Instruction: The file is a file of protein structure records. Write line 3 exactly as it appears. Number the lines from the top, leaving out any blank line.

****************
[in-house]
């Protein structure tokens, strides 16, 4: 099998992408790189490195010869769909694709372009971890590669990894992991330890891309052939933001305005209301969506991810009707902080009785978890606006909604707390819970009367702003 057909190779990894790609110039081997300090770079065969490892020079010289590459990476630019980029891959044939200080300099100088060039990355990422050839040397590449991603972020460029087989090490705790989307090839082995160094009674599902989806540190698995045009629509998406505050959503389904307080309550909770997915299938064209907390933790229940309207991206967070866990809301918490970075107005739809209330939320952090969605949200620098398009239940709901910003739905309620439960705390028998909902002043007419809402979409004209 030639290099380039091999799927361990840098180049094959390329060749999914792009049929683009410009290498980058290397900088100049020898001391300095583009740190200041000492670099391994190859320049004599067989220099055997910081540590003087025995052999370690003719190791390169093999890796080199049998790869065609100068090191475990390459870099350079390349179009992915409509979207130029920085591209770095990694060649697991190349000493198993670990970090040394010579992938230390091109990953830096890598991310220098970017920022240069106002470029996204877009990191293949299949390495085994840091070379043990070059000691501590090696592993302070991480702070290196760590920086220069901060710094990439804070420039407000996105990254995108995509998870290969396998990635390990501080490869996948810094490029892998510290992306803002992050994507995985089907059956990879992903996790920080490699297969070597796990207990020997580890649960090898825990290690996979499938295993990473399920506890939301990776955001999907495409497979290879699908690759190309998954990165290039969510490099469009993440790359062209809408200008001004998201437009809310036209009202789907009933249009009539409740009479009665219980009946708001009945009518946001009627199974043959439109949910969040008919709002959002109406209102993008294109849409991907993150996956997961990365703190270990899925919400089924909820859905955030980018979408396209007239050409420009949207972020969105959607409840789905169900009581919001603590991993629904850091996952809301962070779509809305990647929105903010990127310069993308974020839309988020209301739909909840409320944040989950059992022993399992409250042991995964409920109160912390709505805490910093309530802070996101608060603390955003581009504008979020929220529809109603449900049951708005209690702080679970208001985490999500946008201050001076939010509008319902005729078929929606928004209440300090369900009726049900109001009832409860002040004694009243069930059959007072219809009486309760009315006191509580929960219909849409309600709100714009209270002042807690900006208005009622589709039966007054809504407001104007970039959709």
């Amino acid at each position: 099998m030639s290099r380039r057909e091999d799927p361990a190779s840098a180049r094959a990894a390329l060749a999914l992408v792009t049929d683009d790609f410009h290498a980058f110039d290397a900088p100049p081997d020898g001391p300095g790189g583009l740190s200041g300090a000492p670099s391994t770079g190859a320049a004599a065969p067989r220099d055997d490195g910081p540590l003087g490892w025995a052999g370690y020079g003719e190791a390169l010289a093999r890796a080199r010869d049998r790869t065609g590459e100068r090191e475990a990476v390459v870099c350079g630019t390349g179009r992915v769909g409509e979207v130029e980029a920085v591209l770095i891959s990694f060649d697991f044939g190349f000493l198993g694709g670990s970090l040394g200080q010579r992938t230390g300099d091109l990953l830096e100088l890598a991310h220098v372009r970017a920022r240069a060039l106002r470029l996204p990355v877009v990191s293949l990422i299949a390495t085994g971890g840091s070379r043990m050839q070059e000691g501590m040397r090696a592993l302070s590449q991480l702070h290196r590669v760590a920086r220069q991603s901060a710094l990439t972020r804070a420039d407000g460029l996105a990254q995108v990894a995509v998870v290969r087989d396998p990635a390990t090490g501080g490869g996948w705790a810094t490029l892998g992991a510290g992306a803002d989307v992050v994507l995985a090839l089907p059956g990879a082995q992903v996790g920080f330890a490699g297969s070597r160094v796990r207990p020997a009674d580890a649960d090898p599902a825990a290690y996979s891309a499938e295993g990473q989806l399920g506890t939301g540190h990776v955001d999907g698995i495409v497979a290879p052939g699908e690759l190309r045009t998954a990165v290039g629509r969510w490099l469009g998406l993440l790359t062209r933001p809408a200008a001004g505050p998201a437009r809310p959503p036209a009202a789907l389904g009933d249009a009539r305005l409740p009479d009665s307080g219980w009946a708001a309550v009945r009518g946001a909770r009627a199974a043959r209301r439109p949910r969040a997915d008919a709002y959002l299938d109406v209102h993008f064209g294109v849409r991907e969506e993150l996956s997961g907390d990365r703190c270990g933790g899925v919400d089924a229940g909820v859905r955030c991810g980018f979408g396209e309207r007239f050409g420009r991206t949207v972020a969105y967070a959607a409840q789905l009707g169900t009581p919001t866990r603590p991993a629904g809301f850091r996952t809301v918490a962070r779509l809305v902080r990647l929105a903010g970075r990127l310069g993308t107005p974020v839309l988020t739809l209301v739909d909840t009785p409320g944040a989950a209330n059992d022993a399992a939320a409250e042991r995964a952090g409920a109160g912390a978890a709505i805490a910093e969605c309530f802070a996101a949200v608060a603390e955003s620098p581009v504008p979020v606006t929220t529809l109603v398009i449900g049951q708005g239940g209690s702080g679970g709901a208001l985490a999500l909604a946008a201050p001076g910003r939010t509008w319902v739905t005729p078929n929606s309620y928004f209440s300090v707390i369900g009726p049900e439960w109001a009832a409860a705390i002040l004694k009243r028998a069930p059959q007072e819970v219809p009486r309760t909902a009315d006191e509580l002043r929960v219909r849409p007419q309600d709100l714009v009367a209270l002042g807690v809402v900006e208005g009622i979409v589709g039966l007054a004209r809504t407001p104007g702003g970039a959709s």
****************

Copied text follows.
């Amino acid at each position: 099998m030639s290099r380039r057909e091999d799927p361990a190779s840098a180049r094959a990894a390329l060749a999914l992408v792009t049929d683009d790609f410009h290498a980058f110039d290397a900088p100049p081997d020898g001391p300095g790189g583009l740190s200041g300090a000492p670099s391994t770079g190859a320049a004599a065969p067989r220099d055997d490195g910081p540590l003087g490892w025995a052999g370690y020079g003719e190791a390169l010289a093999r890796a080199r010869d049998r790869t065609g590459e100068r090191e475990a990476v390459v870099c350079g630019t390349g179009r992915v769909g409509e979207v130029e980029a920085v591209l770095i891959s990694f060649d697991f044939g190349f000493l198993g694709g670990s970090l040394g200080q010579r992938t230390g300099d091109l990953l830096e100088l890598a991310h220098v372009r970017a920022r240069a060039l106002r470029l996204p990355v877009v990191s293949l990422i299949a390495t085994g971890g840091s070379r043990m050839q070059e000691g501590m040397r090696a592993l302070s590449q991480l702070h290196r590669v760590a920086r220069q991603s901060a710094l990439t972020r804070a420039d407000g460029l996105a990254q995108v990894a995509v998870v290969r087989d396998p990635a390990t090490g501080g490869g996948w705790a810094t490029l892998g992991a510290g992306a803002d989307v992050v994507l995985a090839l089907p059956g990879a082995q992903v996790g920080f330890a490699g297969s070597r160094v796990r207990p020997a009674d580890a649960d090898p599902a825990a290690y996979s891309a499938e295993g990473q989806l399920g506890t939301g540190h990776v955001d999907g698995i495409v497979a290879p052939g699908e690759l190309r045009t998954a990165v290039g629509r969510w490099l469009g998406l993440l790359t062209r933001p809408a200008a001004g505050p998201a437009r809310p959503p036209a009202a789907l389904g009933d249009a009539r305005l409740p009479d009665s307080g219980w009946a708001a309550v009945r009518g946001a909770r009627a199974a043959r209301r439109p949910r969040a997915d008919a709002y959002l299938d109406v209102h993008f064209g294109v849409r991907e969506e993150l996956s997961g907390d990365r703190c270990g933790g899925v919400d089924a229940g909820v859905r955030c991810g980018f979408g396209e309207r007239f050409g420009r991206t949207v972020a969105y967070a959607a409840q789905l009707g169900t009581p919001t866990r603590p991993a629904g809301f850091r996952t809301v918490a962070r779509l809305v902080r990647l929105a903010g970075r990127l310069g993308t107005p974020v839309l988020t739809l209301v739909d909840t009785p409320g944040a989950a209330n059992d022993a399992a939320a409250e042991r995964a952090g409920a109160g912390a978890a709505i805490a910093e969605c309530f802070a996101a949200v608060a603390e955003s620098p581009v504008p979020v606006t929220t529809l109603v398009i449900g049951q708005g239940g209690s702080g679970g709901a208001l985490a999500l909604a946008a201050p001076g910003r939010t509008w319902v739905t005729p078929n929606s309620y928004f209440s300090v707390i369900g009726p049900e439960w109001a009832a409860a705390i002040l004694k009243r028998a069930p059959q007072e819970v219809p009486r309760t909902a009315d006191e509580l002043r929960v219909r849409p007419q309600d709100l714009v009367a209270l002042g807690v809402v900006e208005g009622i979409v589709g039966l007054a004209r809504t407001p104007g702003g970039a959709s």